Government to send 30,000 invites for citizen climate assembly
The UK Government will send out 30,000 letters to invite members of the public to join a citizens' assembly aimed at outlining how the countries of England, Scotland, Wales and Northern Ireland can meet net-zero emissions targets.
The invitations will be sent out on Wednesday (6 November), and the 30,000 invites will be chosen at random to participate in the Climate Assembly UK, which will run for four weekends between January to March next year in Birmingham. A sample of the invites will then be selected from respondents to the invites, with 110 people taking part in the assembly.
Rachel Reeves MP, Chair of the Business, Energy and Industrial Strategy (BEIS) Committee said, “Adopting the net-zero target was a major milestone for the UK, reflecting the strong cross-party support for action on climate change.
“We now need to set out a clear roadmap for the actions to achieve net-zero. It’s very clear that we will all need to play a part in meeting this target and that we all share a responsibility to future generations to do so. Finding solutions which are equitable and have public support will be crucial. Parliament needs to work with the people and with the Government to address the challenge of climate change.”
The UK set its legally binding net-zero emissions target by 2050 in June 2019, and the citizens’ assembly has been set up in response to it. The Government’s target will also tap into the growing influence of youth climate strikes. A Youth Steering Group will be led by DCMS and the British Youth Council to advise the Government on priorities for climate change, waste and recycling and biodiversity loss. They will start their review in July.
The target was set just over a month after the Committee on Climate Change (CCC) published its recommendations to Government on legislating for a net-zero carbon economy. The body’s advice includes bringing the ban on new petrol and diesel car sales forward to 2035; quadrupling the UK’s renewable energy generation capacity; improving biodiversity across 20,000 hectares of land annually and deploying carbon capture and storage (CCS) at scale.
Crucially, the CCC believes that reaching net-zero by 2050 can be done using between 1-2% of GDP in 2050. This is the same level of funding currently allocated to work related to compliance with the Climate Change Act.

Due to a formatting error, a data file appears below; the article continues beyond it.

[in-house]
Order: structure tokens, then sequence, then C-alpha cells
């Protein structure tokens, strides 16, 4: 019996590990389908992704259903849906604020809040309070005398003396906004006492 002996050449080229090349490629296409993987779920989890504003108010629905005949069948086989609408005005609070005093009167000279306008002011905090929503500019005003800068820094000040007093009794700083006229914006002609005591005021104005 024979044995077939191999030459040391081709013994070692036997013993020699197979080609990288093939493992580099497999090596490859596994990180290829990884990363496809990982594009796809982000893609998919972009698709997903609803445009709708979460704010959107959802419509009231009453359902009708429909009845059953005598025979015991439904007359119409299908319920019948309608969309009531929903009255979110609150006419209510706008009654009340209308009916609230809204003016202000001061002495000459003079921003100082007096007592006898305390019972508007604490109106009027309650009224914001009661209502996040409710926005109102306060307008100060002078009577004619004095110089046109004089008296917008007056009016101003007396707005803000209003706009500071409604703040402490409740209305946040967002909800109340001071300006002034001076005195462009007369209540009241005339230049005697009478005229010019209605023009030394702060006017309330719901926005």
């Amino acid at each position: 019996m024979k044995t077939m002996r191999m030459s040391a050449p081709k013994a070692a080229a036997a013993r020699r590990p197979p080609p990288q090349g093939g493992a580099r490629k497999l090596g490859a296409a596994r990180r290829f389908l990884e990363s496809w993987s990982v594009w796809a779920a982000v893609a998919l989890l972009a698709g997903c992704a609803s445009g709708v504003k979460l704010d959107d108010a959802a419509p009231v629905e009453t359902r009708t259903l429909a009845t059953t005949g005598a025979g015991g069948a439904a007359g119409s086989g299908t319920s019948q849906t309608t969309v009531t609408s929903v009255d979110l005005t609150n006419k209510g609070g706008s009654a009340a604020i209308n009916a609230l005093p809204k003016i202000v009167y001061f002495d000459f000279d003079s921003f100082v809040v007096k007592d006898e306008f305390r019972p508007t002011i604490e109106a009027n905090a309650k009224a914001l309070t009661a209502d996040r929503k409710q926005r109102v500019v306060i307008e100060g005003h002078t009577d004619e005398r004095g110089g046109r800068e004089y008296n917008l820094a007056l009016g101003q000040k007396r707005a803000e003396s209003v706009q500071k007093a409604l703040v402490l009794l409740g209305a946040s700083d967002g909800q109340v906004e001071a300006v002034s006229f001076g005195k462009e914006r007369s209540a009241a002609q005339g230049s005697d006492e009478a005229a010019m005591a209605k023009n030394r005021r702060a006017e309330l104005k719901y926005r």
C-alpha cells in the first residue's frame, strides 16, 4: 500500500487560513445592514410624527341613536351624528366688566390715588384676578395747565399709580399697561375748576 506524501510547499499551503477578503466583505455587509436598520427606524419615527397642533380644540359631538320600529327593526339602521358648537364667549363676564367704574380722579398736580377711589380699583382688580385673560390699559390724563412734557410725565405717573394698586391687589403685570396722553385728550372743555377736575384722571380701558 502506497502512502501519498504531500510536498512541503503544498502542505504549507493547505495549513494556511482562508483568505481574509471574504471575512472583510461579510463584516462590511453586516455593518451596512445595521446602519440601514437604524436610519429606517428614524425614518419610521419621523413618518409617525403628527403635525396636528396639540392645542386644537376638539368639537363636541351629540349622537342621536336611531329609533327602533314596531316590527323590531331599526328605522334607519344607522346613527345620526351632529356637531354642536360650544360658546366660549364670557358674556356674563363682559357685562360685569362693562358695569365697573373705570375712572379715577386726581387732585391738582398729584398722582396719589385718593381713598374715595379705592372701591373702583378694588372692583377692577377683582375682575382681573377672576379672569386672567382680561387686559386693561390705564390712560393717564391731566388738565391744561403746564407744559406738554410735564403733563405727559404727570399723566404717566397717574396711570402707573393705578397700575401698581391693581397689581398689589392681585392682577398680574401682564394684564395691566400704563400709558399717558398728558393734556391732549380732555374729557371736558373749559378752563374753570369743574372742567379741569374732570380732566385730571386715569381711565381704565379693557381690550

Caroline Lucas added: “Tackling the climate emergency is not an issue just for politicians. It needs to include everyone, or we will not succeed in building a sustainable, just and fair society. Citizens’ assemblies are the ideal vehicle to do this, and I warmly welcome this initial step.
“More and more people want to see action on the climate emergency because they see the impact it will have on their lives and the lives of their children. Mapping out the route to a sustainable future will require everyone’s creativity and commitment, as well as their engagement in some of the challenging decisions and trade-offs that lie ahead.
“But we are running out of time. The make-up of the next Parliament will be critical in deciding whether we can turn away from the climate-wrecking path we are on. That’s why this general election is the Climate election.”
One of the key aspects of the citizens’ assembly is to map out the steps that the public can take to contribute to the net-zero emissions target.
A new survey of 2,000 adult commissioned by Good Energy has found that two-thirds of the public is more willing to make changes to their lifestyles due to concerns regarding climate change.
According to the survey, 15% of Brits have considered switching to a green energy supplier, but half of the total survey respondents were unaware of the difference it could make to mitigate climate impacts.
In response, Friends of the Earth has launched a new campaign, calling on the public to switch to 100% green energy tariffs and contracts.
Commenting on the citizen’s assembly, Dave Timms, head of political affairs at Friends of the Earth, said: “Tackling the climate emergency with the speed required will require radical changes to our economy, infrastructure and even to society so it’s important that there is a consensus among citizens. Much of what needs to be done already commands widespread public support and it is politicians that just need to bloody-well get on with it now.
“Other questions are more tricky and Citizens' Assemblies can play an important part in finding policies which will ensure all sections of the public, especially the poorest and most marginalised communities, have a voice in the way forward.”
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